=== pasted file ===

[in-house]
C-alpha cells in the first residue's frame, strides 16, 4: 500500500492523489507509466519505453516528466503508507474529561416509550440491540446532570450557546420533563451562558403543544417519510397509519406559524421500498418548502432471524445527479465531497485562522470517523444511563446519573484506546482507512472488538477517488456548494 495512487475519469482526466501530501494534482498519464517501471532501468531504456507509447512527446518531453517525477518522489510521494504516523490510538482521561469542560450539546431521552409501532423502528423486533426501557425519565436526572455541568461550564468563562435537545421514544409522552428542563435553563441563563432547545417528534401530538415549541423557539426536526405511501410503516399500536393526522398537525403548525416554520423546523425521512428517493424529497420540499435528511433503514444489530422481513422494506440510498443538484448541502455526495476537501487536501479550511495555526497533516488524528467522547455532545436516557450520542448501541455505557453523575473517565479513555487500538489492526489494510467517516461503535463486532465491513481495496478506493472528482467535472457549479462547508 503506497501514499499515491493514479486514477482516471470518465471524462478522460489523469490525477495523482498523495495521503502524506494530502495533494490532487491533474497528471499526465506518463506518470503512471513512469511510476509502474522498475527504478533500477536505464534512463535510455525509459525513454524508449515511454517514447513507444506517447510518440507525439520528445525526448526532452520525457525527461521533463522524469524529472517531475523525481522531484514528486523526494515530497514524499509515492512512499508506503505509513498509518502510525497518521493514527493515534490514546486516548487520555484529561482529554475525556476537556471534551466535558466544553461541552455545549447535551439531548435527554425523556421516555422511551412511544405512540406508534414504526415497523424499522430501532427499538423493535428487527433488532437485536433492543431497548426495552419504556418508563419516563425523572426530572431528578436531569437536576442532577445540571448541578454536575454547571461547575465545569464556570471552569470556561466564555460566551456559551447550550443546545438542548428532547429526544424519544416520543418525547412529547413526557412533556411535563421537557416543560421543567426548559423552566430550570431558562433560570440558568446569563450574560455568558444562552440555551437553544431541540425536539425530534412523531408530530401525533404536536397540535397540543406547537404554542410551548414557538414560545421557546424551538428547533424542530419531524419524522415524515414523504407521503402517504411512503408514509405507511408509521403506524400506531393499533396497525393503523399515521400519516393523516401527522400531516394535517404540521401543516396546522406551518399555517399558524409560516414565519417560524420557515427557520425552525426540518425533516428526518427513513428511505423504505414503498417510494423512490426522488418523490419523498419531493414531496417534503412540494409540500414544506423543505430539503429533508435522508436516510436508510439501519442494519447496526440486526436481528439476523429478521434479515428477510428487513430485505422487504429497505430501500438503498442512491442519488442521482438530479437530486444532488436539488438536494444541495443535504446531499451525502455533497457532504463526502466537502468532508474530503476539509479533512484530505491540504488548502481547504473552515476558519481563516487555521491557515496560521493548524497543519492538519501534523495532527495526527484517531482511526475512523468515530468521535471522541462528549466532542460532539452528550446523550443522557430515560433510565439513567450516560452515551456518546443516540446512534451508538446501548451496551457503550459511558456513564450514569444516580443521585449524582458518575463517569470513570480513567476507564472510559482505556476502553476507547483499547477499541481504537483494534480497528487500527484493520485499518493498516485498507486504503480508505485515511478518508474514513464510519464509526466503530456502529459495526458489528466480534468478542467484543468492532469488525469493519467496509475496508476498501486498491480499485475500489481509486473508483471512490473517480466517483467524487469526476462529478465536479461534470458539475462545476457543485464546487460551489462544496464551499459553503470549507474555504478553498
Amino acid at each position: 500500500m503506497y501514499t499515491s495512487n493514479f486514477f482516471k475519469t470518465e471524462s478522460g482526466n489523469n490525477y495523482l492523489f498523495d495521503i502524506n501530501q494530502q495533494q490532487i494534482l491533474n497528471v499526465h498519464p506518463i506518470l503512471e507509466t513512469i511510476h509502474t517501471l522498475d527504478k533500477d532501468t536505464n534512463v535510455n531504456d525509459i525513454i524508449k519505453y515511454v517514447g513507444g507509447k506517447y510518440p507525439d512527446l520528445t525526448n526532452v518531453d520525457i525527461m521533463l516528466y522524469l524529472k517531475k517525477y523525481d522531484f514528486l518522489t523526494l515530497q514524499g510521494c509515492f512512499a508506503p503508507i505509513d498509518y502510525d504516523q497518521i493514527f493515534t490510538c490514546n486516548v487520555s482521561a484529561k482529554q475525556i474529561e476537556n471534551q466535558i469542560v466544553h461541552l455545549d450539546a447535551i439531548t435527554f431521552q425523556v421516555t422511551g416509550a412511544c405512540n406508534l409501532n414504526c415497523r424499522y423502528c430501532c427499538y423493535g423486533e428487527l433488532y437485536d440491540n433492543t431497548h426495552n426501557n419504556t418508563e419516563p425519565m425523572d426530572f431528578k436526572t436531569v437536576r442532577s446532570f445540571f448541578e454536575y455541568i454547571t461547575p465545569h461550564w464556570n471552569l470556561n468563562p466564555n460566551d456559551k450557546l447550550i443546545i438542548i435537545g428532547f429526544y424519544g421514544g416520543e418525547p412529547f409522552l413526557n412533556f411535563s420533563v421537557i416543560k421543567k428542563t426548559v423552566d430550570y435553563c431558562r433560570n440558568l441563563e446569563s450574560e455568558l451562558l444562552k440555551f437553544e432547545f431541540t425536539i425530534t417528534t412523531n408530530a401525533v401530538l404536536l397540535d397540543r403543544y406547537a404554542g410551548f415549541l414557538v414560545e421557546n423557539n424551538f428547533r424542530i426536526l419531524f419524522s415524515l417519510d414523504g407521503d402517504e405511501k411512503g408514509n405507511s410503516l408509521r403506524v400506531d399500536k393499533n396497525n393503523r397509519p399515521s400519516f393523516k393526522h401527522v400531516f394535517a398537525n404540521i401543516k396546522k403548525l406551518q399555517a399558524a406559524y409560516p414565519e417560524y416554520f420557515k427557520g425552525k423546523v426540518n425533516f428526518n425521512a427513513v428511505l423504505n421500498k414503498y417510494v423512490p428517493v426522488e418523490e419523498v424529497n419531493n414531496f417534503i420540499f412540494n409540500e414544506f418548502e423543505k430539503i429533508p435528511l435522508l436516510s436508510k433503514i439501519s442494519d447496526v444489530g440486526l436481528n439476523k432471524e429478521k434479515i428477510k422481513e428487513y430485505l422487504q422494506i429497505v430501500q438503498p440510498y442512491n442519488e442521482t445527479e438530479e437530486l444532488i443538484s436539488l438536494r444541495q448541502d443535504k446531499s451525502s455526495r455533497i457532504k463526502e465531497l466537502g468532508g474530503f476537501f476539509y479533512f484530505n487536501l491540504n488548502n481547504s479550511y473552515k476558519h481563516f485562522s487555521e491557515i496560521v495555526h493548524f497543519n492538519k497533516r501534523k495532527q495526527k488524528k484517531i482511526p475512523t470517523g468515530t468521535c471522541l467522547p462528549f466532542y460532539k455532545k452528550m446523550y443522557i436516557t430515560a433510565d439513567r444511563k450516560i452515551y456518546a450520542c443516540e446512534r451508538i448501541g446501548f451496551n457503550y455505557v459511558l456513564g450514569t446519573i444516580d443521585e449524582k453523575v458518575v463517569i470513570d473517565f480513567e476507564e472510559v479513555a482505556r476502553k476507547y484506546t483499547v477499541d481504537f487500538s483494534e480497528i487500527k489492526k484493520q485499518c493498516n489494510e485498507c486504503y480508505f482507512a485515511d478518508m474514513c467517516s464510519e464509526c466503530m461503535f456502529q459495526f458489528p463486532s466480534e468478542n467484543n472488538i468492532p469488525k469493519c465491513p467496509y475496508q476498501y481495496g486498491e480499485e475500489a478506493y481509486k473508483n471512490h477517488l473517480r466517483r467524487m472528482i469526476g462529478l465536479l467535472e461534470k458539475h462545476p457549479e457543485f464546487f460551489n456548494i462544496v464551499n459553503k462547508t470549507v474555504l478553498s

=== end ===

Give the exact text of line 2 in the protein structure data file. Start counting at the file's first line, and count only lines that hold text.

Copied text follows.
C-alpha cells in the first residue's frame, strides 16, 4: 500500500492523489507509466519505453516528466503508507474529561416509550440491540446532570450557546420533563451562558403543544417519510397509519406559524421500498418548502432471524445527479465531497485562522470517523444511563446519573484506546482507512472488538477517488456548494 495512487475519469482526466501530501494534482498519464517501471532501468531504456507509447512527446518531453517525477518522489510521494504516523490510538482521561469542560450539546431521552409501532423502528423486533426501557425519565436526572455541568461550564468563562435537545421514544409522552428542563435553563441563563432547545417528534401530538415549541423557539426536526405511501410503516399500536393526522398537525403548525416554520423546523425521512428517493424529497420540499435528511433503514444489530422481513422494506440510498443538484448541502455526495476537501487536501479550511495555526497533516488524528467522547455532545436516557450520542448501541455505557453523575473517565479513555487500538489492526489494510467517516461503535463486532465491513481495496478506493472528482467535472457549479462547508 503506497501514499499515491493514479486514477482516471470518465471524462478522460489523469490525477495523482498523495495521503502524506494530502495533494490532487491533474497528471499526465506518463506518470503512471513512469511510476509502474522498475527504478533500477536505464534512463535510455525509459525513454524508449515511454517514447513507444506517447510518440507525439520528445525526448526532452520525457525527461521533463522524469524529472517531475523525481522531484514528486523526494515530497514524499509515492512512499508506503505509513498509518502510525497518521493514527493515534490514546486516548487520555484529561482529554475525556476537556471534551466535558466544553461541552455545549447535551439531548435527554425523556421516555422511551412511544405512540406508534414504526415497523424499522430501532427499538423493535428487527433488532437485536433492543431497548426495552419504556418508563419516563425523572426530572431528578436531569437536576442532577445540571448541578454536575454547571461547575465545569464556570471552569470556561466564555460566551456559551447550550443546545438542548428532547429526544424519544416520543418525547412529547413526557412533556411535563421537557416543560421543567426548559423552566430550570431558562433560570440558568446569563450574560455568558444562552440555551437553544431541540425536539425530534412523531408530530401525533404536536397540535397540543406547537404554542410551548414557538414560545421557546424551538428547533424542530419531524419524522415524515414523504407521503402517504411512503408514509405507511408509521403506524400506531393499533396497525393503523399515521400519516393523516401527522400531516394535517404540521401543516396546522406551518399555517399558524409560516414565519417560524420557515427557520425552525426540518425533516428526518427513513428511505423504505414503498417510494423512490426522488418523490419523498419531493414531496417534503412540494409540500414544506423543505430539503429533508435522508436516510436508510439501519442494519447496526440486526436481528439476523429478521434479515428477510428487513430485505422487504429497505430501500438503498442512491442519488442521482438530479437530486444532488436539488438536494444541495443535504446531499451525502455533497457532504463526502466537502468532508474530503476539509479533512484530505491540504488548502481547504473552515476558519481563516487555521491557515496560521493548524497543519492538519501534523495532527495526527484517531482511526475512523468515530468521535471522541462528549466532542460532539452528550446523550443522557430515560433510565439513567450516560452515551456518546443516540446512534451508538446501548451496551457503550459511558456513564450514569444516580443521585449524582458518575463517569470513570480513567476507564472510559482505556476502553476507547483499547477499541481504537483494534480497528487500527484493520485499518493498516485498507486504503480508505485515511478518508474514513464510519464509526466503530456502529459495526458489528466480534468478542467484543468492532469488525469493519467496509475496508476498501486498491480499485475500489481509486473508483471512490473517480466517483467524487469526476462529478465536479461534470458539475462545476457543485464546487460551489462544496464551499459553503470549507474555504478553498